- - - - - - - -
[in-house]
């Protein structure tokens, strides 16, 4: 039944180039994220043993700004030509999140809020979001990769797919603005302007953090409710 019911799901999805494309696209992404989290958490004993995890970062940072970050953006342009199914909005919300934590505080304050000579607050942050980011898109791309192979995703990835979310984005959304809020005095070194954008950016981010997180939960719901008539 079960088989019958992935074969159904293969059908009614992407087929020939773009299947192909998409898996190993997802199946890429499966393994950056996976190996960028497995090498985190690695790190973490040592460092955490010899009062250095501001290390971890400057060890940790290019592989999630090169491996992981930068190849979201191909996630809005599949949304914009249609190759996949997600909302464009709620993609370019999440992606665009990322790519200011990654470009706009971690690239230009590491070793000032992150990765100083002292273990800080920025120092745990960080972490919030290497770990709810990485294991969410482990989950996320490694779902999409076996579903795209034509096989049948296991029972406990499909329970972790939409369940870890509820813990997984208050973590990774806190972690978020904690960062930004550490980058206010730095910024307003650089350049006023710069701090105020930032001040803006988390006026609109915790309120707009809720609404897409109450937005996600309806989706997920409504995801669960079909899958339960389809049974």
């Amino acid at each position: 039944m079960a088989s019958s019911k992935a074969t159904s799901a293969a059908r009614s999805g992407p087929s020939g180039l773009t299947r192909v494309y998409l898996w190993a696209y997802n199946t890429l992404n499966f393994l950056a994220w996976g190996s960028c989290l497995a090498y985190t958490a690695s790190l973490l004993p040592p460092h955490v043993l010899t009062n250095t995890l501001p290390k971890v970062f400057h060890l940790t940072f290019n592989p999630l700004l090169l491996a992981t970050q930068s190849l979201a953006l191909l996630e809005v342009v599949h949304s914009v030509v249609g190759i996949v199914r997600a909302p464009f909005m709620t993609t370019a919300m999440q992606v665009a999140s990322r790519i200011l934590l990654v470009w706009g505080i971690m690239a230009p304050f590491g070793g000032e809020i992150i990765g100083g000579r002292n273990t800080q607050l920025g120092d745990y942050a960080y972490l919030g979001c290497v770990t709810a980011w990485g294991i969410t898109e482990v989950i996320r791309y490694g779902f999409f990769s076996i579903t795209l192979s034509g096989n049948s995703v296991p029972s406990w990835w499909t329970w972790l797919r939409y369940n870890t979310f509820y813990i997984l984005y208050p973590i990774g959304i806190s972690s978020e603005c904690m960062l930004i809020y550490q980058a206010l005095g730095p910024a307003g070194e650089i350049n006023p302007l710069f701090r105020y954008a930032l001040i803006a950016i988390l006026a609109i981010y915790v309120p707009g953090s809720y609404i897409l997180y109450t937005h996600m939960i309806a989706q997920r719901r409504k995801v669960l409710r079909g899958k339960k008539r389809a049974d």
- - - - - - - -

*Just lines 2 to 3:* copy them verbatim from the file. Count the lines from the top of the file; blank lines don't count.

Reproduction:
């Protein structure tokens, strides 16, 4: 039944180039994220043993700004030509999140809020979001990769797919603005302007953090409710 019911799901999805494309696209992404989290958490004993995890970062940072970050953006342009199914909005919300934590505080304050000579607050942050980011898109791309192979995703990835979310984005959304809020005095070194954008950016981010997180939960719901008539 079960088989019958992935074969159904293969059908009614992407087929020939773009299947192909998409898996190993997802199946890429499966393994950056996976190996960028497995090498985190690695790190973490040592460092955490010899009062250095501001290390971890400057060890940790290019592989999630090169491996992981930068190849979201191909996630809005599949949304914009249609190759996949997600909302464009709620993609370019999440992606665009990322790519200011990654470009706009971690690239230009590491070793000032992150990765100083002292273990800080920025120092745990960080972490919030290497770990709810990485294991969410482990989950996320490694779902999409076996579903795209034509096989049948296991029972406990499909329970972790939409369940870890509820813990997984208050973590990774806190972690978020904690960062930004550490980058206010730095910024307003650089350049006023710069701090105020930032001040803006988390006026609109915790309120707009809720609404897409109450937005996600309806989706997920409504995801669960079909899958339960389809049974």
């Amino acid at each position: 039944m079960a088989s019958s019911k992935a074969t159904s799901a293969a059908r009614s999805g992407p087929s020939g180039l773009t299947r192909v494309y998409l898996w190993a696209y997802n199946t890429l992404n499966f393994l950056a994220w996976g190996s960028c989290l497995a090498y985190t958490a690695s790190l973490l004993p040592p460092h955490v043993l010899t009062n250095t995890l501001p290390k971890v970062f400057h060890l940790t940072f290019n592989p999630l700004l090169l491996a992981t970050q930068s190849l979201a953006l191909l996630e809005v342009v599949h949304s914009v030509v249609g190759i996949v199914r997600a909302p464009f909005m709620t993609t370019a919300m999440q992606v665009a999140s990322r790519i200011l934590l990654v470009w706009g505080i971690m690239a230009p304050f590491g070793g000032e809020i992150i990765g100083g000579r002292n273990t800080q607050l920025g120092d745990y942050a960080y972490l919030g979001c290497v770990t709810a980011w990485g294991i969410t898109e482990v989950i996320r791309y490694g779902f999409f990769s076996i579903t795209l192979s034509g096989n049948s995703v296991p029972s406990w990835w499909t329970w972790l797919r939409y369940n870890t979310f509820y813990i997984l984005y208050p973590i990774g959304i806190s972690s978020e603005c904690m960062l930004i809020y550490q980058a206010l005095g730095p910024a307003g070194e650089i350049n006023p302007l710069f701090r105020y954008a930032l001040i803006a950016i988390l006026a609109i981010y915790v309120p707009g953090s809720y609404i897409l997180y109450t937005h996600m939960i309806a989706q997920r719901r409504k995801v669960l409710r079909g899958k339960k008539r389809a049974d």